Here is an overview of my home station and the services offered there.
Services can vary.
To start your Amtrak adventure, you need a ticket! Some stations offer ticketing services via the Quick-Trak machines; Amtrak’s apps and website will indicate what stations have these machines.
For most train adventures, the best time to purchase tickets is as soon as you can to receive the best rates. Amtrak has a few unreserved trains with fixed prices, like the Hiawatha; it typically doesn’t matter when you book with those. If you are looking to save on fares, check out this page on saving money on Amtrak tickets.
When booking, it is essential to use an email address and phone number you can access during the trip. If Amtrak needs to get ahold of you for changes or updates, the number and email address on file are the ones they use.
If you are disabled, make sure you indicate that when purchasing your tickets; this way, Amtrak can anticipate and help accommodate you.
- These machines allow you to conduct most transactions and print out tickets
- The machines only accept cards.
- If planning on buying tickets this way, make sure there a machine at the station.
Online Or Over The Phone
- To book by phone, call 1-800-USA-RAIL
- An agent will walk you through the process
- Online either Amtrak.com or the Amtrak app
- Allow you to book anytime or anywhere
After completing the transaction, Amtrak will email the receipt and a PDF file of your ticket. This PDF ticket can be scanned by conductors or printed. If you have an Amtrak account linked to the app, often, your eticket will be available through the app.
Buying Tickets Onboard The Train – Not recommended
- This option is not available on all trains
- Space could be limited, and you could be turned away due to lack of space.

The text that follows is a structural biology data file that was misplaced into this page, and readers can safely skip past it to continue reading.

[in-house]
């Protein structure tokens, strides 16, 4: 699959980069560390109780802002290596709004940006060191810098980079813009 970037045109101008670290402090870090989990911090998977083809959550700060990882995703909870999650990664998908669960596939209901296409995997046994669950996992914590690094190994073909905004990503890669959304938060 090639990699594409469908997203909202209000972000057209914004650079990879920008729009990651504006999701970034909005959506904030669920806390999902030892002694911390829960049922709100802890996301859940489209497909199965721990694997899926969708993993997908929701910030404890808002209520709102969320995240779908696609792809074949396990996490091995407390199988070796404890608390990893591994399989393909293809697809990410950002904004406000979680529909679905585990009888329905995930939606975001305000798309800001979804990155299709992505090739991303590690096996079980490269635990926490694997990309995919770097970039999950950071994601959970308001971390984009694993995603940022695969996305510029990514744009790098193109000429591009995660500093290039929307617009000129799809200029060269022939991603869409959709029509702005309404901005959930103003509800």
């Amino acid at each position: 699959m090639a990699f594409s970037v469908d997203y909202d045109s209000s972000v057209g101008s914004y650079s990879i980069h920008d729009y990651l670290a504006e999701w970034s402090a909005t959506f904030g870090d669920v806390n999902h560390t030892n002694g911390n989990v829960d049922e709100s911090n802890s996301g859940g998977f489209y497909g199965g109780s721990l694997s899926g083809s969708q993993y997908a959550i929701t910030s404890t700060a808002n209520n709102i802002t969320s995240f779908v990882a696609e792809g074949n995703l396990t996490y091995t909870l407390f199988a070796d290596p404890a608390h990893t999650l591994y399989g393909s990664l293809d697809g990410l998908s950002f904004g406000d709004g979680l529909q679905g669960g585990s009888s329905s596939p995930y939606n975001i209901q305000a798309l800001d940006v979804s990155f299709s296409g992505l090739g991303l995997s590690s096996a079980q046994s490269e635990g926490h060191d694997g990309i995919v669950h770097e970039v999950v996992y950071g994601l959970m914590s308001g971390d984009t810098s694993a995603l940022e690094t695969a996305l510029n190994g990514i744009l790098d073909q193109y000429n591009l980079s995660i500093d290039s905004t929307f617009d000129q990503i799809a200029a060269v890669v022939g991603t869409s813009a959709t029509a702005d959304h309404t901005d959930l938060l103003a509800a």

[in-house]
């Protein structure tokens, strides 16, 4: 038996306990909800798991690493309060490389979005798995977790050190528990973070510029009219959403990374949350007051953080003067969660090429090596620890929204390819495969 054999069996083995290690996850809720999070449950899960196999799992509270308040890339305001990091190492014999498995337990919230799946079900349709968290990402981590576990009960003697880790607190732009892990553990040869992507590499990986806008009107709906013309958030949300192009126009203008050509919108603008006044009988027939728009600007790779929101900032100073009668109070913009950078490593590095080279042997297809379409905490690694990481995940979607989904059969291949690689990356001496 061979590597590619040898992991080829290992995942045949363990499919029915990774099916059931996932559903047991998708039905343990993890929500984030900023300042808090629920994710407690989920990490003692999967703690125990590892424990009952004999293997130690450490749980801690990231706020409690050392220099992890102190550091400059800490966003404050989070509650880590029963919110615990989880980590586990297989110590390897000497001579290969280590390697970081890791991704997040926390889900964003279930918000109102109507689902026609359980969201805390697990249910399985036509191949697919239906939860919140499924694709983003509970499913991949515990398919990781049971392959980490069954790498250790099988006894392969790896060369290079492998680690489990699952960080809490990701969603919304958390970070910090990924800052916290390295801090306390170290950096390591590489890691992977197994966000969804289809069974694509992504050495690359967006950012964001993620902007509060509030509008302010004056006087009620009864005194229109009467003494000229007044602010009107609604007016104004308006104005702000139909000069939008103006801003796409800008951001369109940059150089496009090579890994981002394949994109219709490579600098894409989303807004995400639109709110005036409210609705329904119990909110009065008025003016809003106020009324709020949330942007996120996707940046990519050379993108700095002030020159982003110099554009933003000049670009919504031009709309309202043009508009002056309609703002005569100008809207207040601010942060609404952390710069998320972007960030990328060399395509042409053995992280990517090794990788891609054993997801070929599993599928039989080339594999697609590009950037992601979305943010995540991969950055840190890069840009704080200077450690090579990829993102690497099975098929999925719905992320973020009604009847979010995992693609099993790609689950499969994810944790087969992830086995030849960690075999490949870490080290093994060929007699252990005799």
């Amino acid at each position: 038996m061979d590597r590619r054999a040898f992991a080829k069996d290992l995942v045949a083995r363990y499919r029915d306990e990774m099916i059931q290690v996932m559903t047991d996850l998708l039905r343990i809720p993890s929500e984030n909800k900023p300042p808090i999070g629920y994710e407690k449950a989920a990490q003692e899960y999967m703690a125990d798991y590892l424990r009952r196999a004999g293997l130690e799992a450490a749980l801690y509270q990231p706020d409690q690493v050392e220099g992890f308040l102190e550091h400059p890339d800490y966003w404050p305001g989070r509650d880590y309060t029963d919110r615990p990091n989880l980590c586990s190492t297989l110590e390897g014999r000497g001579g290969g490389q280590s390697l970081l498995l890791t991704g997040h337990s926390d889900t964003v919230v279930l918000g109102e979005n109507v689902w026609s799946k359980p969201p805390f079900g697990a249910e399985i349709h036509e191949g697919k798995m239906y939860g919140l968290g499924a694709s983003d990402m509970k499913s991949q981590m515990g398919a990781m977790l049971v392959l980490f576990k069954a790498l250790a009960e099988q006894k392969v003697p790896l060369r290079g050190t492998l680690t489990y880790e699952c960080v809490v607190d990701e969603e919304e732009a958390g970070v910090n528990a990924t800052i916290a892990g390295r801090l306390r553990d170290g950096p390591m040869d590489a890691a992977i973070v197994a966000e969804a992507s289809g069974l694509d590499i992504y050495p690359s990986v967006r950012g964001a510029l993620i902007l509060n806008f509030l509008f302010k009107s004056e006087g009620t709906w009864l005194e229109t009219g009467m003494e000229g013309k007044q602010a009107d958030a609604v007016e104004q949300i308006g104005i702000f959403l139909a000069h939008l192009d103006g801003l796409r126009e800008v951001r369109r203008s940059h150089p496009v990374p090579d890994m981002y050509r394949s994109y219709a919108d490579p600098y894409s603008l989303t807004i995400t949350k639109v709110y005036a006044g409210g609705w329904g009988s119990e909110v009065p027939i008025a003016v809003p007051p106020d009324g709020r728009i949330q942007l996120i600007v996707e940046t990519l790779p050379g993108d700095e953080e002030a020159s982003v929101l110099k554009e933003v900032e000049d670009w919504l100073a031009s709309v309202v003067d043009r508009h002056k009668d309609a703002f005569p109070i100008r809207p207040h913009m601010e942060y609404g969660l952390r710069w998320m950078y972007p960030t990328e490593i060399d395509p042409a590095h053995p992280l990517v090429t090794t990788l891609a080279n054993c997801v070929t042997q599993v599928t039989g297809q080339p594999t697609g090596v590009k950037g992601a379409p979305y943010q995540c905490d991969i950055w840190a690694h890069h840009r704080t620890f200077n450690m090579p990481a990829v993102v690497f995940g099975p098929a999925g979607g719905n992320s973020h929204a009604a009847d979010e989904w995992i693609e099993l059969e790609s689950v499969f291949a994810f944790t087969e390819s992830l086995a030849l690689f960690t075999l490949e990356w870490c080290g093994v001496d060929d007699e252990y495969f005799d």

- Cash only, and there is an onboard fee.
Parking can vary at each station, and long term parking may not be available. Each community determines the parking rules and length of time for their station.
There are two unstaffed stations in my area: Milwaukee Airport Station (MKA) and the Sturtevant Depot (SVT). MKA offers a daily parking rate, and thirteen miles down the tracks, SVT offers one price for up to 30 days of parking.
If you have questions about parking, talk to the municipality or police department. Communities often post signs with phone numbers or have information on the community’s website.
A dry run to the station could help you familiarize yourself with the services and parking. You don’t want your trip to end with a parking ticket or a towed car.
Packing for Unstaffed Amtrak Stations
Since checked baggage service is not available at these stations, try to pack light.
The more you bring, the more you need to carry on and off the train, and there could be several stairs to navigate as well.
Conductors and onboard staff can help get luggage on and off the train for safe boarding, but once on board; you are responsible for it again.
Amtrak has a generous carry-on policy, and like other carriers, all bags must be under 50 pounds for the safety of staff and avoid a fee for overweight luggage.
Packing light offers flexibility and makes traveling more comfortable. Travel backpacks work great for train travel. From my experience, keep your luggage 25″ or smaller for greater mobility. Carry-on 21″ rolling bags work best or 40 liters or under travel backpacks.